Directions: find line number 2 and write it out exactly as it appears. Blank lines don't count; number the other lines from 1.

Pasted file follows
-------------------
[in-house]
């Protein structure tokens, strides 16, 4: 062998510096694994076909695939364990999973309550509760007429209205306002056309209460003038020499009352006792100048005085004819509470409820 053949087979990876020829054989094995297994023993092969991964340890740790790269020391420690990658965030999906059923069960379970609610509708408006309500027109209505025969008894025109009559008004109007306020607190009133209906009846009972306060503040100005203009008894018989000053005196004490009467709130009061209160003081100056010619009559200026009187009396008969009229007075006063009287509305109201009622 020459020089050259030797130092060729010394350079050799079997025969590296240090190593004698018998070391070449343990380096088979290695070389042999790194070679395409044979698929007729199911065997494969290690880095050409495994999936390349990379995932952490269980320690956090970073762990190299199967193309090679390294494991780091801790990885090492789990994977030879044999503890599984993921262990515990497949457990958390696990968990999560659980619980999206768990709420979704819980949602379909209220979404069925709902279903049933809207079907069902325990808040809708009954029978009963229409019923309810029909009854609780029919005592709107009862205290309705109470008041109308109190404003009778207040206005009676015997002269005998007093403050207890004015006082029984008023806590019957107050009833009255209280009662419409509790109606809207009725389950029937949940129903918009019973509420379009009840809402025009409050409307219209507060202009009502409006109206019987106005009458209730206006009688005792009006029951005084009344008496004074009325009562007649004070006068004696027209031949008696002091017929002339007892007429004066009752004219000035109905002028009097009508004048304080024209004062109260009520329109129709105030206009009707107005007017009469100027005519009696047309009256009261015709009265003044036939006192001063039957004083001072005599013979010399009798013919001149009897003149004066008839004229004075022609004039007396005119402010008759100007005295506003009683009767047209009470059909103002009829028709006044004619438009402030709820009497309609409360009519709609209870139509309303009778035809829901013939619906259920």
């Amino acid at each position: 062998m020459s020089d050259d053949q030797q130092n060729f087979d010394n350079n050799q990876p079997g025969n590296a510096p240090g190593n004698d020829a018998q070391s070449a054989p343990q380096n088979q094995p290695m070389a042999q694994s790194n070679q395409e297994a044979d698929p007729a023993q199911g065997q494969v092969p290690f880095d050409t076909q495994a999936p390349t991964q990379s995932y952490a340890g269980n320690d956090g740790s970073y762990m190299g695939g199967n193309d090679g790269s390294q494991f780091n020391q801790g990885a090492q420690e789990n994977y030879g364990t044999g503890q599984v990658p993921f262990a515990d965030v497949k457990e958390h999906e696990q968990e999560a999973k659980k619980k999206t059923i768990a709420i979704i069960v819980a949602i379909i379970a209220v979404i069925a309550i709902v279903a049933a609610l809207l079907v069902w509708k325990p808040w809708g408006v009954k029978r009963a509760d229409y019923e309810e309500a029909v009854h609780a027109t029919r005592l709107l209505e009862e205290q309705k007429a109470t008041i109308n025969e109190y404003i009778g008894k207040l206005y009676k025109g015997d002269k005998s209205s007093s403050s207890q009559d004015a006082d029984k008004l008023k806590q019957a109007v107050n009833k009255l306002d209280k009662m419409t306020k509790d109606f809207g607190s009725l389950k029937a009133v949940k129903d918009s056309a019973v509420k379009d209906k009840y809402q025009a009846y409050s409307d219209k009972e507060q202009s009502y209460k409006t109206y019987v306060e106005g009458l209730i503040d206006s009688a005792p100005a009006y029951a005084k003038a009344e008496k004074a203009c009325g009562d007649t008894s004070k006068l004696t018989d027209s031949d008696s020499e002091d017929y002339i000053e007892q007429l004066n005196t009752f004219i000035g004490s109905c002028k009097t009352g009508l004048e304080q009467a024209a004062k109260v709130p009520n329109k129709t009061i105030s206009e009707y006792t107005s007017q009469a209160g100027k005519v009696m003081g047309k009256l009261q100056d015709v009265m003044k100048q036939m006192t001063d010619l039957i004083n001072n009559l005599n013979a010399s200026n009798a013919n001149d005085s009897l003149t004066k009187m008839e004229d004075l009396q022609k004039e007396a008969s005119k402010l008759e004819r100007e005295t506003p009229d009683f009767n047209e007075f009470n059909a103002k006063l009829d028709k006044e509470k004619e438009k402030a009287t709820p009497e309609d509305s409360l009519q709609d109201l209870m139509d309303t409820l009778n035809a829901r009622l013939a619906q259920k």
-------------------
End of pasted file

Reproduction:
């Protein structure tokens, strides 16, 4: 062998510096694994076909695939364990999973309550509760007429209205306002056309209460003038020499009352006792100048005085004819509470409820 053949087979990876020829054989094995297994023993092969991964340890740790790269020391420690990658965030999906059923069960379970609610509708408006309500027109209505025969008894025109009559008004109007306020607190009133209906009846009972306060503040100005203009008894018989000053005196004490009467709130009061209160003081100056010619009559200026009187009396008969009229007075006063009287509305109201009622 020459020089050259030797130092060729010394350079050799079997025969590296240090190593004698018998070391070449343990380096088979290695070389042999790194070679395409044979698929007729199911065997494969290690880095050409495994999936390349990379995932952490269980320690956090970073762990190299199967193309090679390294494991780091801790990885090492789990994977030879044999503890599984993921262990515990497949457990958390696990968990999560659980619980999206768990709420979704819980949602379909209220979404069925709902279903049933809207079907069902325990808040809708009954029978009963229409019923309810029909009854609780029919005592709107009862205290309705109470008041109308109190404003009778207040206005009676015997002269005998007093403050207890004015006082029984008023806590019957107050009833009255209280009662419409509790109606809207009725389950029937949940129903918009019973509420379009009840809402025009409050409307219209507060202009009502409006109206019987106005009458209730206006009688005792009006029951005084009344008496004074009325009562007649004070006068004696027209031949008696002091017929002339007892007429004066009752004219000035109905002028009097009508004048304080024209004062109260009520329109129709105030206009009707107005007017009469100027005519009696047309009256009261015709009265003044036939006192001063039957004083001072005599013979010399009798013919001149009897003149004066008839004229004075022609004039007396005119402010008759100007005295506003009683009767047209009470059909103002009829028709006044004619438009402030709820009497309609409360009519709609209870139509309303009778035809829901013939619906259920």